More and more I am convinced that the heart of Christianity is not doctrine, but compassion; compassion expressed first and foremost through hospitality. Paul didn't convert people to Christianity via the letter to the Romans; he did it establishing house churches. "House" in this case doesn't mean the single-family residence we think of today. A residence was also a place of business and consisted of a very extended family connected to a benefactor upon whom others depended. Social lines were stratified, and children, in the Victorian phrase, were "seen and not heard." As the British upper class did later, the Roman model was not to dine en famille
, but segregated by age and social class. Servants didn't dine with masters, children didn't dine with parents. Imagine the table at "Downton Abbey" surrounded by all the staff, the family, and even the toddlers. That was the eukaristo
that Paul's house church celebrated: slaves and masters, parents and children, bosses and employees, all dining as equals. Small wonder, as TC pointed out in comments below, that Crossan notes how important food was, is, in the gospels; and why a common meal, which eventually became a very ritualized meal, is still central to Christian worship.
If the People are broken and discouraged, surely this is the antidote. In the movie I mentioned sometime back, Kevin Costner's character finally connects with his athletes when he's invited into the home of one of them, and he shares a meal with the family. They welcome him, and he in turn becomes equal to them. In the rest of the movie, every festive and important occasion or point in the story, involves sharing a meal with a wider and wider community of athletes and their families.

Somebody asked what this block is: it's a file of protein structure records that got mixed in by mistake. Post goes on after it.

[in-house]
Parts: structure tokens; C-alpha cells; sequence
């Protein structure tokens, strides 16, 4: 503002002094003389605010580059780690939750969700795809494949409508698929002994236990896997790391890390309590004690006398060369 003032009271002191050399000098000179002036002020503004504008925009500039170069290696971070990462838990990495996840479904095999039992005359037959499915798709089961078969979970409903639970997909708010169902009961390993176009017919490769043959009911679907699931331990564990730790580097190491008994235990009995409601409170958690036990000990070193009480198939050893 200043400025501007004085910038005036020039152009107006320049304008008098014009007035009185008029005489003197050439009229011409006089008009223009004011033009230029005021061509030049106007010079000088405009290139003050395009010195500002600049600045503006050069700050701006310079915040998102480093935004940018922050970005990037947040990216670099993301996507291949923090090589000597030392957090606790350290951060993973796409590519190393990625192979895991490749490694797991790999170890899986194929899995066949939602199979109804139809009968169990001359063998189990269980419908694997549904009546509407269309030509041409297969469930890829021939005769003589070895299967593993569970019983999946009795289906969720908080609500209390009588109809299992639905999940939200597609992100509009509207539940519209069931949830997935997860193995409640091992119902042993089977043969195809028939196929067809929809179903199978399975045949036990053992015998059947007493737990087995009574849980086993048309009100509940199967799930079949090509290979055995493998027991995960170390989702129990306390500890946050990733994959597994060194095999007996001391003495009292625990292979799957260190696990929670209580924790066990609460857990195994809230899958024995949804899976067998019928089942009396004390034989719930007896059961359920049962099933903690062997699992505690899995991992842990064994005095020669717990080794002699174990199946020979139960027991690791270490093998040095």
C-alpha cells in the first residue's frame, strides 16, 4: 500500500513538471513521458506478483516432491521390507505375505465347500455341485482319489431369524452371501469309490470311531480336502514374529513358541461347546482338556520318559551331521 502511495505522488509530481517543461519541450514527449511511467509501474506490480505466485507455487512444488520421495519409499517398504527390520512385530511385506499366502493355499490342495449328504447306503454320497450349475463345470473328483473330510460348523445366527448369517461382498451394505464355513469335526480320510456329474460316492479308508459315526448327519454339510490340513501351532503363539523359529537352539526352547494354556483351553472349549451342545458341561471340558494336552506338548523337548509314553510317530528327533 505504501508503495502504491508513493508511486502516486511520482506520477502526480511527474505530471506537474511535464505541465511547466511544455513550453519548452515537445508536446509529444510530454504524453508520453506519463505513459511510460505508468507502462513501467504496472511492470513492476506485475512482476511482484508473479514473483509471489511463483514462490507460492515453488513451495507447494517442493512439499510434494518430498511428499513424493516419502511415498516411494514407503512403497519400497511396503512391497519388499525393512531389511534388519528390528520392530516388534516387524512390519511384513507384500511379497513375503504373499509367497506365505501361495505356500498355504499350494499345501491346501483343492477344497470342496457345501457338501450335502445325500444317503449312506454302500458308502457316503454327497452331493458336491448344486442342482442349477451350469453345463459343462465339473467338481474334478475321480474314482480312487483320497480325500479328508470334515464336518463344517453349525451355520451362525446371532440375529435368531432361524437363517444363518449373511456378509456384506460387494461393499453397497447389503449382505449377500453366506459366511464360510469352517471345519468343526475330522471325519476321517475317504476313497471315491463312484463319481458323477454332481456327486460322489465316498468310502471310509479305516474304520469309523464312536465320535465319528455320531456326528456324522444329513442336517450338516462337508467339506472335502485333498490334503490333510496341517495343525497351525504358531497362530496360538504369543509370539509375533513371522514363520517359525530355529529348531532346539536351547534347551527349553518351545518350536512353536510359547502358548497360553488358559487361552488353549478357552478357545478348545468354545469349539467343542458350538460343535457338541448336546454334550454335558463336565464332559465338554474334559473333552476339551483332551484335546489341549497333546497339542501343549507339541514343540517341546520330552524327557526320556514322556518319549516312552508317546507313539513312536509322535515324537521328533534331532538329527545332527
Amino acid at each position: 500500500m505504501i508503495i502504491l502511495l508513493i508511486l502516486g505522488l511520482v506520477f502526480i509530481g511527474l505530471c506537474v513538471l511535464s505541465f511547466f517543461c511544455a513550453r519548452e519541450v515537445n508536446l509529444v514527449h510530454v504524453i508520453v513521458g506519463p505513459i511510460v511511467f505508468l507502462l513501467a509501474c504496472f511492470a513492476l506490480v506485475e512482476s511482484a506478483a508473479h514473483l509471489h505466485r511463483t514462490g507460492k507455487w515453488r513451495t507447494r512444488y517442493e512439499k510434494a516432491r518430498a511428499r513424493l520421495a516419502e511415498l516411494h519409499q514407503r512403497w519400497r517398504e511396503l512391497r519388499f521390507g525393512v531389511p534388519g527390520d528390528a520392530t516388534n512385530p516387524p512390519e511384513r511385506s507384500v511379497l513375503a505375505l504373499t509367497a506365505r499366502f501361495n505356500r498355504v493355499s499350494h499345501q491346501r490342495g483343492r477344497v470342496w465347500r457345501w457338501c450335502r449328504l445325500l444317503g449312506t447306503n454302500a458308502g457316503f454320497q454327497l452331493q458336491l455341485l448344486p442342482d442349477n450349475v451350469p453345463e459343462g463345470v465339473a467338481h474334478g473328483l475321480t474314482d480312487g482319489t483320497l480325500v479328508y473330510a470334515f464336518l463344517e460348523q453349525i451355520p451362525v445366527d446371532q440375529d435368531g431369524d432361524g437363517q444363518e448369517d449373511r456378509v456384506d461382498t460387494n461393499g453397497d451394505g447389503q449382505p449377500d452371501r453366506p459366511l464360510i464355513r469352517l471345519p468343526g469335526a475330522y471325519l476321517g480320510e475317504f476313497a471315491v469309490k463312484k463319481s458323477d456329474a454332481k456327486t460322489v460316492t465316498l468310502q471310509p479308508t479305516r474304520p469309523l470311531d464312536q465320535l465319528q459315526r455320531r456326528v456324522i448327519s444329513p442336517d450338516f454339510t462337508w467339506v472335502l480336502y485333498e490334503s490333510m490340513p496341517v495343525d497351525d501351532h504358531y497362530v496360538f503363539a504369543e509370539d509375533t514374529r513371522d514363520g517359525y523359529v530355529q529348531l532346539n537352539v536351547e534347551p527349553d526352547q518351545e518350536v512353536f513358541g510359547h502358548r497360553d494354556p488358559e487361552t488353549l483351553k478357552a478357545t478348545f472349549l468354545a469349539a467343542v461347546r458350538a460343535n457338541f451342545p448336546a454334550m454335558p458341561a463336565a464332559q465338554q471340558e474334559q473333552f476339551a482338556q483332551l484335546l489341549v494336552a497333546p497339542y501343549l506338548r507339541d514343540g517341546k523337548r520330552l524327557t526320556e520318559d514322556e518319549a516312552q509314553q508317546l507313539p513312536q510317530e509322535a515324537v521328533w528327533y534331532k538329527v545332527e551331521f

That, too, is how the light gets in.
If we stand in judgment, as Crossan also pointed out, then we get placed under judgment, too. The only way out of that cycle is to refuse to judge. And the simplest way to refuse to judge is to sit at the table together, eating the meal in common, with everyone welcome and no one refused.
Let me put that quote above back in context:
When we accept dismissive judgments of our community we stop having generous hopes for it. We cease to be capable of serving its best interests. The cultural disaster called “dumbing down,” which swept through every significant American institution and grossly impoverished civic and religious life, was and is the result of the obsessive devaluing of the lives that happen to pass on this swath of continent. On average, in the main, we are Christian people, if the polls are to be believed. How is Christianity consistent with this generalized contempt that seems to lie behind so much so-called public discourse? Why the judgmentalism, among people who are supposed to believe we are, and we live among, souls precious to God—300 million of them on this plot of ground, a population large and various enough to hint broadly at the folly of generalization? It is simply not possible to act in good faith toward people one does not respect, or to entertain hopes for them that are appropriate to their gifts. As we withdraw from one another we withdraw from the world, except as we increasingly insist that foreign groups and populations are our irreconcilable enemies. The shrinking of imaginative identification which allows such things as shared humanity to be forgotten always begins at home.